Why Microsoft Bought Skype

Monday May 23, 2011 – Stewart Wolpin

Socializing with my tech reporting peers at a couple of events this past week, the Microsoft-Skype deal was a popular – and puzzling – topic of conversation. No one could quite grab the love handles on this deal, why Microsoft would spend $8.5 billion on a company that lost a reported $7 million last year and $418 million in 2009.

Most folks say it’s because Skype has nearly 700 million registered users worldwide. Yeah, that’s some of it. Then there’s Skype’s video telephony technology. Yeah, that’s a big part of it.

But I humbly submit Microsoft has finally grokked the Apple success story – it’s the ecosystem, stupid.

As Microsoft CEO Steve Ballmer noted in an interview on CNBC, the megadeal will allow the two companies “to build a strong framework for collaboration” and “one-plus-one is definitely more than two.”

Unlike Apple, Microsoft isn’t really a hardware vendor (other than Xbox), so its ecosystem options have been limited. And we all know the reaction of the Justice Department had when Microsoft tried to piggyback its ecosystem-building software (i.e. Internet Explorer) within Windows.

But Skype poses no such monopoly-laden threat – it’s already been voluntary loaded onto hundreds of millions of – maybe a billion – PCs, as well as some Panasonic and LG connected HDTVs, and new Panasonic connected Blu-ray players.

And nothing else. And therein lies Microsoft’s ecosystem opportunity.

On the phone in the living room

First, turning a Blu-ray player into a video phone is a much better idea than incorporating the capability into TVs. Consumers are far more likely to buy a new $150 Blu-ray player to get video telephony as a Trojan Horse capability than purposely on a $1,500 HDTV. I wouldn’t be surprised if a lot more Blu-ray player makers – prompted by Microsoft – started adding Skype video capabilities to their wares.

Next, Blu-ray player makers have to start bundling the camera/mic combo with the players – right now, the Panasonic’s TY-CC10W array costs more – $170 – than the company’s BDT-210/110 decks it’s designed to work with.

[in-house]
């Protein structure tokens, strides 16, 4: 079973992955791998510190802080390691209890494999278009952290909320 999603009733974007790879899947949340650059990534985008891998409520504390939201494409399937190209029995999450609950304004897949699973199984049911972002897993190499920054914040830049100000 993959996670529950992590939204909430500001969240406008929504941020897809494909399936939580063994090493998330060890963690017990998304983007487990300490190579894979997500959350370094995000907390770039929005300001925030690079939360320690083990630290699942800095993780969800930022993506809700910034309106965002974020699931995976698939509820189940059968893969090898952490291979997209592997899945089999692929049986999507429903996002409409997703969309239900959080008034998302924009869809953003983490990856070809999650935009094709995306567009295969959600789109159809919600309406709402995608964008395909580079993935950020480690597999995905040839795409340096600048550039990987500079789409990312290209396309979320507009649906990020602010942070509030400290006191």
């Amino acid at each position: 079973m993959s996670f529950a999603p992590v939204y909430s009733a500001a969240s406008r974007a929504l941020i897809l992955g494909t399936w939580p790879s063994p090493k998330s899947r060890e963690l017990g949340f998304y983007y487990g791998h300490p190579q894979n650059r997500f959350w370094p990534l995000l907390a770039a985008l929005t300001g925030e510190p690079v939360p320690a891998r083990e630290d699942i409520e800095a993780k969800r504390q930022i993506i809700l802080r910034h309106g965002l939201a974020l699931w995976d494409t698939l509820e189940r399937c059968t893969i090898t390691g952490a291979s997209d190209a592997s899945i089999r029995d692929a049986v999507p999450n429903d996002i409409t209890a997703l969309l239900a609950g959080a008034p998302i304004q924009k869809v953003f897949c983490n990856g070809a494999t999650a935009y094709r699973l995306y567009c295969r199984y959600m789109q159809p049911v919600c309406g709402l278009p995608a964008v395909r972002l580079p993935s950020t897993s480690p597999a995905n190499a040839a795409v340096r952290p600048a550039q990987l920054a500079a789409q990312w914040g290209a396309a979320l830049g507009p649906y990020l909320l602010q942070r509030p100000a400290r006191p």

Similarly, TV makers have to start building the Skype telephony camera/mic array into the TV’s bezel, just like they were built into PCs and laptops and tablets and made Skype ubiquitous on these devices – truly a case of if you build it, they will video call.

With Skype video built into more and more TVs, millions of couch potatoes can video chat with the office-bound and laptop road warriors.

Then, there’s smart phones and Microsoft’s ailing (but otherwise excellent) Windows Phone OS. But Microsoft (rightly, IMHO) believes it has a potentially winning product, it merely lacks the killer app and the hardware distribution muscle – and Skype video calling gives them the former, and its deal with Nokia, the world’s leading cell/smart phone seller (and try saying that three times fast), the latter.

So there is now the opportunity to get Skype video telephony onto millions of smart phones, which can call millions of PCs, which can call millions of living rooms.

Finally, there’s the Xbox. Adding Skype video into Microsoft’s ubiquitous game player will allow players to visually chat while playing (and perhaps incorporate each other into games), and to call millions of living rooms and millions of cell phones and millions of PCs and laptops…

In other words – an ecosystem. A video telephony ecosystem.

You may say I’m a dreamer, but that’s why I think Microsoft bought Skype.